The WSL Big Wave Tour is proudly supported by Surfline, and Corona, with a special thanks to Nazaré Challenge partners Jogos Santa Casa, Visit Portugal, Portuguese Waves, The City of Nazaré, MEO, Hertz, and Praia do Norte.
Ian Walsh ( HAW) placed 1st in Heat 2 of Round 1 of Nazaré Challenge 2018
The world’s best big wave surfers gathered in Santa Monica tonight for the 2018 World Surf League (WSL) Big Wave Awards. The show at the Red Bull Headquarters awarded the best rides of the past year, including a new World Record from Brazil’s Rodrigo Koxa.
Rodrigo Koxa, BRA, at the 2018 WSL Big Wave Awards in Santa Monica, CA, USA today 28 April 2018
Rodrigo Koxa is now the official World Record holder for the biggest wave ever surfed in history after being awarded the Quiksilver XXL Biggest Wave award tonight. The judging panel for the Big Wave Awards concluded that the record-breaking wave surfed by Koxa at Nazaré, Portugal on November 8, 2017 was 80 feet (24.38 meters) overtaking Garrett McNamara’s record, whose wave was marked at 78 feet (23.77 meters) in 2011. The Quiksilver XXL Biggest Wave Award goes to the surfer who, by any means available, catches the biggest wave of the year. Not only did Koxa win this year’s honor, but he now holds the Guinness World Record for the biggest wave surfed.
“I try to surf big waves all my life and I had a huge experience in 2014 where I almost died at Nazaré,” Koxa said. “Four months later, I had bad dreams, I didn’t travel, I got scared, and my wife helped me psychologically. Now, I’m just so happy and this is the best day of my life. Thank you to WSL, it’s a dream come true.”
Ian Walsh, USA, at the 2018 WSL Big Wave Awards in Santa Monica, CA, USA today 28 April 2018
The Ride of the Year showcases the most remarkable big-wave imagery of surfers racing down giant waves, and Ian Walsh’s incredible barrel ride at the 2018 Pe’ahi Challenge earned him this year’s award. Walsh also earned the Tube of the Year Award for the same wave.
“For this wave, I feel like in a lot of ways more than catching this wave, this wave caught me,” Walsh said. “It’s a great snapshot of the comradery of our sport and I feel like we all rode this wave together as a unit. Congratulations to all the other outstanding nominees who are helping progress this sport, and the water safety that’s progressed with us to allow us to do that. I thank all the surfers before us, all the surfers right now, and all the kids that will surely take this sport to unprecedented heights. Let’s all do our part to keep the oceans clean and the beaches better than we found them.”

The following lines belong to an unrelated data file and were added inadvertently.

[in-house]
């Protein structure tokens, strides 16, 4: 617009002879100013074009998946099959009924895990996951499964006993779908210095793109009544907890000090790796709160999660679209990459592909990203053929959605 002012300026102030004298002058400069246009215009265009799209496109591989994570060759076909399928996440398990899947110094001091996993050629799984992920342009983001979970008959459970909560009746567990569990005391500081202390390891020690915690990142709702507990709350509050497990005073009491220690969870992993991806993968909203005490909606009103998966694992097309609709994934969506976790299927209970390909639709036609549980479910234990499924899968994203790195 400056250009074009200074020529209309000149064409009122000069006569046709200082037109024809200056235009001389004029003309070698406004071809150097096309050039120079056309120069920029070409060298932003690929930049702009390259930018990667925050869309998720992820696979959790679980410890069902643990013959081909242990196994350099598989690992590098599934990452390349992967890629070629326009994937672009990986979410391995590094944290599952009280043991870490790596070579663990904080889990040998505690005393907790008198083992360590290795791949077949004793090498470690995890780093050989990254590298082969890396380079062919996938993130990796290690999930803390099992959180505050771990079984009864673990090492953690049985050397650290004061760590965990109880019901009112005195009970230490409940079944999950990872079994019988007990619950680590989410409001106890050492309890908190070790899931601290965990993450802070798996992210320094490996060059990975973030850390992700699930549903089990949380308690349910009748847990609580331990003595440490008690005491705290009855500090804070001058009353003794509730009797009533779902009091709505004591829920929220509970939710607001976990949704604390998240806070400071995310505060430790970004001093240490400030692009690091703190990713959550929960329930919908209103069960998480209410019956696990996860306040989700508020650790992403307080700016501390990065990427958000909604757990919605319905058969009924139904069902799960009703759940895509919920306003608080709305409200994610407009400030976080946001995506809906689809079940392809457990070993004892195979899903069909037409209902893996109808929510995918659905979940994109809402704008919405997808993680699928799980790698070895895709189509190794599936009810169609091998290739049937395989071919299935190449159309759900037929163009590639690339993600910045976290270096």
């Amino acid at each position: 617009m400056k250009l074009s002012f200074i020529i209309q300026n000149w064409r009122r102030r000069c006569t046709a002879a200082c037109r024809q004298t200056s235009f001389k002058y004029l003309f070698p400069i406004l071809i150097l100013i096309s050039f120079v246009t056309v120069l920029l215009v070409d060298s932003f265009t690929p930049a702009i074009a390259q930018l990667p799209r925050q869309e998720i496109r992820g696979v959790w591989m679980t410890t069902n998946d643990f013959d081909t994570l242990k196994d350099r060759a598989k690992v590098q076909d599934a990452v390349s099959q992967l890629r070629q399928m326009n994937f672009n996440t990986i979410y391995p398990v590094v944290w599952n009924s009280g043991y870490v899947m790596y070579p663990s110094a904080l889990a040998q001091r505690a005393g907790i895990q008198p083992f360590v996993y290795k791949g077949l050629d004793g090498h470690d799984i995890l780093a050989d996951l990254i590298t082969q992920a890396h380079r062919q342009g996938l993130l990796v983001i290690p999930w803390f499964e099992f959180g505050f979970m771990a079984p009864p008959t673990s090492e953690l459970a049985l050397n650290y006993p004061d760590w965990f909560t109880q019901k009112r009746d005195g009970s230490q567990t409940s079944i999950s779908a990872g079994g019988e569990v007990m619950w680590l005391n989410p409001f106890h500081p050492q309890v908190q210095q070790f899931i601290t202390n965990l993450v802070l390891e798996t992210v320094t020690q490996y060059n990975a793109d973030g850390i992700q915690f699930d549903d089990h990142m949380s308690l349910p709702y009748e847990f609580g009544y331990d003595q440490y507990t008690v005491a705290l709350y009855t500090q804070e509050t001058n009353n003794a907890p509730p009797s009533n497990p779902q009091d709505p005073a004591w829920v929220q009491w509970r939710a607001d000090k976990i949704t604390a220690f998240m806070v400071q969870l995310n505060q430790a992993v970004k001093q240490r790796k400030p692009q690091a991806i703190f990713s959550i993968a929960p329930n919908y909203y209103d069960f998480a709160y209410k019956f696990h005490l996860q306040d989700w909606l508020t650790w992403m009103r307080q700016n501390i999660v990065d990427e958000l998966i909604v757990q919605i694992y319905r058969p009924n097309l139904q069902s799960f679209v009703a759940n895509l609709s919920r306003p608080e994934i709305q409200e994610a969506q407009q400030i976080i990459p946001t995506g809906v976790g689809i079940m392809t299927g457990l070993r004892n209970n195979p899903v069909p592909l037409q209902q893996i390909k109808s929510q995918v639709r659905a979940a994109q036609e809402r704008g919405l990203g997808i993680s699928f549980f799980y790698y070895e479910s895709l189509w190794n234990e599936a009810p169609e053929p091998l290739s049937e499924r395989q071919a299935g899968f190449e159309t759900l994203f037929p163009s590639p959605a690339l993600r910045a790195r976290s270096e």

Paige Alms, USA, at the 2018 WSL Big Wave Awards in Santa Monica, CA, USA today 28 April 2018
Paige Alms earned the Hydro Flask Women’s Best Performance of the Year Award for the third time in her career. In addition to celebrating the back-to-back win, Alms was also honored for defending her Big Wave Tour Crown after winning the Pe’ahi Challenge again this season. The first women’s WSL Big Wave competition was held in 2017, and Alms has dominated the big wave surfing scene since. Next season, Alms will battle to defend her Big Wave Title for an unprecedented third-straight win as the tour sees competitions at Pe’ahi in Hawaii and Mavericks in California.
“I just want to say thank you to all the nominees, this is a really fun platform to show our sport,” said Alms. “Congratulations to all the female nominees tonight, I feel like you all push me to be a better surfer and a better person. I really like being able to call all of you my friends. You’re all so inspiring. I’d also like to thank all the photographers and videographers who are putting this spotlight on us out of the pure joy they have for the sport.”
Up-and-comer Lucas “Chumbo” Chianca earned the Men’s Best Overall Performance Award after showcasing incredible surfing this season, including his win at the Nazaré Challenge earlier this year. The 22-year-old will undoubtedly be one to watch in the upcoming season as he joins the Big Wave Tour full-time.
2016 Paddle Award winner Aaron Gold dominated the Paddle category again this year for his wave at Pe’ahi on January 14, 2018. Gold still holds the record for the biggest paddle-in wave ever surfed at 63 feet (19.2 meters) from 2016. This year’s award-winning wave was measured at 55 feet (16.76 meters).
Andrew Cotton (GBR) winning the best wipeout award at the 2018 WSL Big Wave Awards in Santa Monica, CA, USA today 28 April 2018